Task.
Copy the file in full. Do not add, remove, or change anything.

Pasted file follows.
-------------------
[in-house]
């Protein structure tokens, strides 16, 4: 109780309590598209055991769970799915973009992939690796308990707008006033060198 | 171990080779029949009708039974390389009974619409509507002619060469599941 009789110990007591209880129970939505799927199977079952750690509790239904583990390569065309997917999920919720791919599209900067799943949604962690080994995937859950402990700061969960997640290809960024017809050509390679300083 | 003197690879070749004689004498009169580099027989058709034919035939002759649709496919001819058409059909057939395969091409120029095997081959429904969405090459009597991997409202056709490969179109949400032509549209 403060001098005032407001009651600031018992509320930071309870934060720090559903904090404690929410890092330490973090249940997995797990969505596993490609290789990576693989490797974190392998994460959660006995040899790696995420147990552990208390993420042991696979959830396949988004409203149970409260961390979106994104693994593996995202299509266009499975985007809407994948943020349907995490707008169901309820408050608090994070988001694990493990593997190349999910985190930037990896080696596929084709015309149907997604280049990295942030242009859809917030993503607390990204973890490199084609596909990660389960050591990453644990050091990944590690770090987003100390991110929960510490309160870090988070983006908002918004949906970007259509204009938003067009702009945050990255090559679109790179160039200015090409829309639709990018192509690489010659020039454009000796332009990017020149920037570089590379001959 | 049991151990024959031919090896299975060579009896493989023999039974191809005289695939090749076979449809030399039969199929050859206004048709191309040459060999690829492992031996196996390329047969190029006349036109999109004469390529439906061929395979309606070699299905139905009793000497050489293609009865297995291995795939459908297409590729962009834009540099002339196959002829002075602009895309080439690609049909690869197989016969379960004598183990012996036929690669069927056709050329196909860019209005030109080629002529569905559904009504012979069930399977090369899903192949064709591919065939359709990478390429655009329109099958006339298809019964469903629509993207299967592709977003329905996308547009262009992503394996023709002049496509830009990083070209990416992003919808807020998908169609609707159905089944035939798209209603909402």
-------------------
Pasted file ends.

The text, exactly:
[in-house]
């Protein structure tokens, strides 16, 4: 109780309590598209055991769970799915973009992939690796308990707008006033060198 | 171990080779029949009708039974390389009974619409509507002619060469599941 009789110990007591209880129970939505799927199977079952750690509790239904583990390569065309997917999920919720791919599209900067799943949604962690080994995937859950402990700061969960997640290809960024017809050509390679300083 | 003197690879070749004689004498009169580099027989058709034919035939002759649709496919001819058409059909057939395969091409120029095997081959429904969405090459009597991997409202056709490969179109949400032509549209 403060001098005032407001009651600031018992509320930071309870934060720090559903904090404690929410890092330490973090249940997995797990969505596993490609290789990576693989490797974190392998994460959660006995040899790696995420147990552990208390993420042991696979959830396949988004409203149970409260961390979106994104693994593996995202299509266009499975985007809407994948943020349907995490707008169901309820408050608090994070988001694990493990593997190349999910985190930037990896080696596929084709015309149907997604280049990295942030242009859809917030993503607390990204973890490199084609596909990660389960050591990453644990050091990944590690770090987003100390991110929960510490309160870090988070983006908002918004949906970007259509204009938003067009702009945050990255090559679109790179160039200015090409829309639709990018192509690489010659020039454009000796332009990017020149920037570089590379001959 | 049991151990024959031919090896299975060579009896493989023999039974191809005289695939090749076979449809030399039969199929050859206004048709191309040459060999690829492992031996196996390329047969190029006349036109999109004469390529439906061929395979309606070699299905139905009793000497050489293609009865297995291995795939459908297409590729962009834009540099002339196959002829002075602009895309080439690609049909690869197989016969379960004598183990012996036929690669069927056709050329196909860019209005030109080629002529569905559904009504012979069930399977090369899903192949064709591919065939359709990478390429655009329109099958006339298809019964469903629509993207299967592709977003329905996308547009262009992503394996023709002049496509830009990083070209990416992003919808807020998908169609609707159905089944035939798209209603909402």